Evergreen Media Holdings, LLC v. Safran Co.

Decision Date18 December 2014
Docket NumberCiv. A. No. H–14–1634.
PartiesEVERGREEN MEDIA HOLDINGS, LLC and Tony DeRosa–Grund, Plaintiffs, v. The SAFRAN COMPANY and Peter Safran, Defendants.
CourtU.S. District Court — Southern District of Texas

Sanford L. Dow, Stephanie Anne Hamm, Dow Golub Remels Beverly LLP, Houston, TX, Charles W. Grimes, Michael R. Patrick, Grimes LLC, Norwalk, CT, for Plaintiffs.

David J. Beck, Alex Benjamin Roberts, Beck Redden LLP, Houston, TX, for Defendants.

OPINION AND ORDER OF TRANSFER

MELINDA HARMON, District Judge.

The above referenced cause, removed from Texas state court on diversity jurisdiction1 and alleging breach of contract and breach of covenant of good faith and fair dealing,2 and seeking damages and declaratory relief, is a dispute between movie producers over payment rights to a Hollywood horror movie, “The Conjuring,” which was filmed in North Carolina. Pending before the Court is Defendants The Safran Company and Peter Safran's motion to dismiss for lack of personal jurisdiction under Fed. Rule of Civ. P. 12(b)(2) and, alternatively, motion to transfer to the Central District of California pursuant to 28 U.S.C. § 1404(a) (instrument # 5).

After a careful review of the record and the applicable law, for the reasons stated below, the Court finds that it lacks personal jurisdiction over Defendants and that a transfer to the Central District of California under § 1404 is appropriate.

Factual Allegations of the Original Petition (# 1–2)

Plaintiffs Evergreen Media Holdings, LLC (Evergreen) and Tony DeRosa–Grund (DeRosa–Grund), a motion picture producer, purchased the rights to case files of two paranormal investigators, Ed and Lorraine Warren, from which DeRosa–Grund wrote the story and developed the motion picture, “The Conjuring.” On or around March 2010, Plaintiffs entered into an Option Quitclaim Agreement with New Line Productions, Inc. (“New Line”), pursuant to which New Line obtained from Plaintiffs an option on the rights to produce “The Conjuring” and a theatrical sequel or remake of it or additional films based on the Warrens' case files. On or around March 31, 2010 Evergreen and New Line also entered into a Producer Loanout Agreement pursuant to which DeRosa–Grund would produce “The Conjuring.” Under both agreements Plaintiffs were to be compensated by New Line with a percentage of the adjusted gross receipts of “The Conjuring,” which turned out to be one of the most profitable movies of 2013.

While “The Conjuring” was being filmed, but before it was released, in or around February 13, 2012 DeRosa–Grund and Peter Safran (Safran), who is president and owner of The Safran Company, entered into an oral agreement in Montgomery County, Texas pursuant to which Defendants would provide customary producer services (e.g., securing writers, directors and other talent for and developing Plaintiffs' projects in the marketplace and obtaining financial sources, for ultimate sale and production) to Plaintiffs' motion picture products other than “The Conjuring,” for which DeRosa–Grund would pay Safran fifty percent of the contingent compensation paid to Plaintiffs by New Line on “The Conjuring.”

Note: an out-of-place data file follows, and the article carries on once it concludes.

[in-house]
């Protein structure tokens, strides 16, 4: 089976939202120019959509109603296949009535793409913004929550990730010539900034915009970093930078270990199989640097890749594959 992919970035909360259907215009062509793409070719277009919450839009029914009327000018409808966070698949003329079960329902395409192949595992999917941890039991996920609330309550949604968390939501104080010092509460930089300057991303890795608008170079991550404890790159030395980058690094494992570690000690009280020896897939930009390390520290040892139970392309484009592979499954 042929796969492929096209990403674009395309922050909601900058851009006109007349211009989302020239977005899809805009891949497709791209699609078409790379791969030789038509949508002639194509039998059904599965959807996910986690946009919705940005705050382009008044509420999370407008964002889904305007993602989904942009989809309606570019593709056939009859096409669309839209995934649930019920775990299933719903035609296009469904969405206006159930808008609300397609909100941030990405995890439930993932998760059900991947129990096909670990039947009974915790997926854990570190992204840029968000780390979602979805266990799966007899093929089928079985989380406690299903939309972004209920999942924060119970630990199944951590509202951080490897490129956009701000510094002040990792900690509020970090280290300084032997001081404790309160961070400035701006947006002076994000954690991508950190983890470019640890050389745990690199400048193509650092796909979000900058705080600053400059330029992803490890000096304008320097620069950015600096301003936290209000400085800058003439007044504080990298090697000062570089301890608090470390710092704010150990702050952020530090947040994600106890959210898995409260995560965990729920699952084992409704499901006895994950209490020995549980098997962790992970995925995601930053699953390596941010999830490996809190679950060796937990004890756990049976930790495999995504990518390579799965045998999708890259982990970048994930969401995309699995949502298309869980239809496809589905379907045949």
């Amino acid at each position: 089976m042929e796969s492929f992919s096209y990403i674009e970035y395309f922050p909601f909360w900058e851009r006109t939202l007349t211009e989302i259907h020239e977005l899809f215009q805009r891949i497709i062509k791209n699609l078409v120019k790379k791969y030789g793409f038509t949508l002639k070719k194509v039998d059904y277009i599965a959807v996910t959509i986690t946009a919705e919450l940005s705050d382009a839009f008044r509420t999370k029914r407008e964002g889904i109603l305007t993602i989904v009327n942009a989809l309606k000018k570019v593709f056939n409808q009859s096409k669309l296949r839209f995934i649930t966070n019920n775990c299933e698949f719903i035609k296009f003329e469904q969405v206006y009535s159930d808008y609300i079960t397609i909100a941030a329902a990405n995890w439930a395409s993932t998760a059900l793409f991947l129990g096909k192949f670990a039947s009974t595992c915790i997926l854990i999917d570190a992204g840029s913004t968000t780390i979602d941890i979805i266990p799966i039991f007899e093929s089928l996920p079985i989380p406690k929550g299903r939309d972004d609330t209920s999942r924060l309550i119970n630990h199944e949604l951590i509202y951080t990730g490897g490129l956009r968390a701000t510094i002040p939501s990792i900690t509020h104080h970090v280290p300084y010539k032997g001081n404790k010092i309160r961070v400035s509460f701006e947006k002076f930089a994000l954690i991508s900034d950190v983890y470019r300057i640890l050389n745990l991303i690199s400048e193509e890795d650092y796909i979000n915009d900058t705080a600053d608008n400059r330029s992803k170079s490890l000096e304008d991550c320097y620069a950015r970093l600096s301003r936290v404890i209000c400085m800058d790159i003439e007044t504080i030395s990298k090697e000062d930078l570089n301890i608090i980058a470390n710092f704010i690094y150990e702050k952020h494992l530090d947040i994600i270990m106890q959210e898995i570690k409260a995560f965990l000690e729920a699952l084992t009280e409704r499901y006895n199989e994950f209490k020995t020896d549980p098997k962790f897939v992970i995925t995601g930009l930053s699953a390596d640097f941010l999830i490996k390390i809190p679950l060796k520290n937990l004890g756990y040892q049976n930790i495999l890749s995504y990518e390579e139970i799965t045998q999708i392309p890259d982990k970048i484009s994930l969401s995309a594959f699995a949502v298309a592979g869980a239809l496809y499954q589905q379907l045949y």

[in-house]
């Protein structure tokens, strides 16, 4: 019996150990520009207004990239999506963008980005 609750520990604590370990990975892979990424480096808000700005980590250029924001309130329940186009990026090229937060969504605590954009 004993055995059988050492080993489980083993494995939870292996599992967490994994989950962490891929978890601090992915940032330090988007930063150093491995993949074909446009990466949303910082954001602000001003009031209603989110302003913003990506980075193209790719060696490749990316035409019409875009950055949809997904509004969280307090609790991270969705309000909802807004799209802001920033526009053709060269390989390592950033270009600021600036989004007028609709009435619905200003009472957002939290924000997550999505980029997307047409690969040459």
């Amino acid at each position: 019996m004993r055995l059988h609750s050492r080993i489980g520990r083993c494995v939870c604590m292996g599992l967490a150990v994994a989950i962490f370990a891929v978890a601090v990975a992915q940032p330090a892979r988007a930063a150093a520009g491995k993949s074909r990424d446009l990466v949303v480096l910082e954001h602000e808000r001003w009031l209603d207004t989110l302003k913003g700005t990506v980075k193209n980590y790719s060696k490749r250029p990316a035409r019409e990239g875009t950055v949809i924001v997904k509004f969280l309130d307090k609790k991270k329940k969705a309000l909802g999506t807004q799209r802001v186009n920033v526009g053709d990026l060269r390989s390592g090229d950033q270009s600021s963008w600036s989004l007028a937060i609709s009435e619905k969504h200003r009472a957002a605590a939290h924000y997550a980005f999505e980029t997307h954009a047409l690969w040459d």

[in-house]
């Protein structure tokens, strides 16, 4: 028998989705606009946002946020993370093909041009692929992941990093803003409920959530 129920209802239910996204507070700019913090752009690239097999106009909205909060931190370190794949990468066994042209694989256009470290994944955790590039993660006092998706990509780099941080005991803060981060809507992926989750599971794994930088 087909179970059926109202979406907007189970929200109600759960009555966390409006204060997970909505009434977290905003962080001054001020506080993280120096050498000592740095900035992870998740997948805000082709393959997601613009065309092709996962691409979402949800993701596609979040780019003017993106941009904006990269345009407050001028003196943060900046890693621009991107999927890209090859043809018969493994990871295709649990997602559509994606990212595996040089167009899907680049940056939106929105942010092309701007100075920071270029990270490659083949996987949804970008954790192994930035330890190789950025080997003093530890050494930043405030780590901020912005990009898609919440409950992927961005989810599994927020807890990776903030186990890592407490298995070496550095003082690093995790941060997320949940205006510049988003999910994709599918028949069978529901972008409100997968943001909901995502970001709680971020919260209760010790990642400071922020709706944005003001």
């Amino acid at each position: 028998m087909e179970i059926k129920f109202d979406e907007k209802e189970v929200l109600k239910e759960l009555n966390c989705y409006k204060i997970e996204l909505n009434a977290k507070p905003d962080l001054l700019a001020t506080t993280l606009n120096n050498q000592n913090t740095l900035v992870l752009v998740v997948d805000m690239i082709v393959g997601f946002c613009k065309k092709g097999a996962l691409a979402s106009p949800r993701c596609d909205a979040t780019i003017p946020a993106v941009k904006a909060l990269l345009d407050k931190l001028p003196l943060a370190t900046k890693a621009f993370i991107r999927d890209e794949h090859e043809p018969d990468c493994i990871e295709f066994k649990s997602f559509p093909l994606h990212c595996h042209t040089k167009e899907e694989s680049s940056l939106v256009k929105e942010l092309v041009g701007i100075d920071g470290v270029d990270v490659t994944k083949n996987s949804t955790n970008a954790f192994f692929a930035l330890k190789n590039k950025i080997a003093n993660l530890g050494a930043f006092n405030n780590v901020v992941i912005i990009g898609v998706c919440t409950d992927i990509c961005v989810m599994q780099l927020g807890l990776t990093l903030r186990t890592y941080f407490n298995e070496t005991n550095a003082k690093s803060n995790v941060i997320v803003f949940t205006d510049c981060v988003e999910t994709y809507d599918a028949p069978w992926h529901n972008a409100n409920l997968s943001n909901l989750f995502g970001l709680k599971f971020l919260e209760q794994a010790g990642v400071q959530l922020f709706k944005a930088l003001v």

Nevertheless, claim Plaintiffs, not only did Safran not provide any producer services to Plaintiffs with respect to the other entertainment projects, but Defendants undermined Plaintiffs' efforts in the entertainment industry. Since Defendants did not provide consideration for the oral agreement, Plaintiffs insist that no valid and binding agreement exists between the parties. Even if it did, Plaintiffs contend that Safran breached the agreement and the implied covenant of good faith and fair dealing by failing to provide the producer services relating to the other entertainment projects and by his actions undermining Plaintiffs' efforts. Therefore Plaintiffs claim they have no obligation to pay Safran any portion of the contingent compensation connected to “The Conjuring.”

Furthermore New Line purportedly failed to pay the profit participation it promised to Plaintiffs.

Applicable Law

Whether the court has personal jurisdiction over a defendant is a question of law subject to de novo review. In re Chinese–Manufactured Drywall Products Liability Litig., 753 F.3d 521, 528–29 (5th Cir.2014). When a defendant files a motion to dismiss for lack of jurisdiction under Federal Rule of Civil Procedure 12(b)(2), the plaintiff bears the burden of demonstrating that the court has personal jurisdiction over the defendant. Luv N' Care, Ltd. v. Insta–Mix, Inc., 438 F.3d 465, 469 (5th Cir.) (citing Wyatt v. Kaplan, 686 F.2d 276, 280 (5th Cir.1982) ), cert. denied, 548 U.S. 904, 126 S.Ct. 2968, 165 L.Ed.2d 951 (2006).3 Personal jurisdiction must be determined on an individual basis for each defendant. Rush v. Savchuk, 444 U.S. 320, 332, 100 S.Ct. 571, 62 L.Ed.2d 516 (1980) ; Best Little Promohouse in Texas, LLC v. Yankee Pennysaver, Inc., No. 3:14–CV–1824–BN, 2014 WL 5431630, at *2 (N.D.Tex. Oct. 27, 2014). At the pretrial stage of litigation, if the district court does not conduct a hearing on personal jurisdiction, the plaintiff need only present a prima facie case of personal jurisdiction. Wilson v. Belin, 20 F.3d 644, 648 (5th Cir.), cert. denied, 513 U.S. 930, 115 S.Ct. 322, 130 L.Ed.2d 282 (1994) ; Felch v. Transportes Lar–Mex S.A. DE CV, 92 F.3d 320, 325 (5th Cir.1996) ; Johnston v. Multidata Systems Intern. Corp., 523 F.3d 602, 609 (5th Cir.2008). Proof by preponderance of the evidence is not required. Johnston, 523 F.3d at 609.4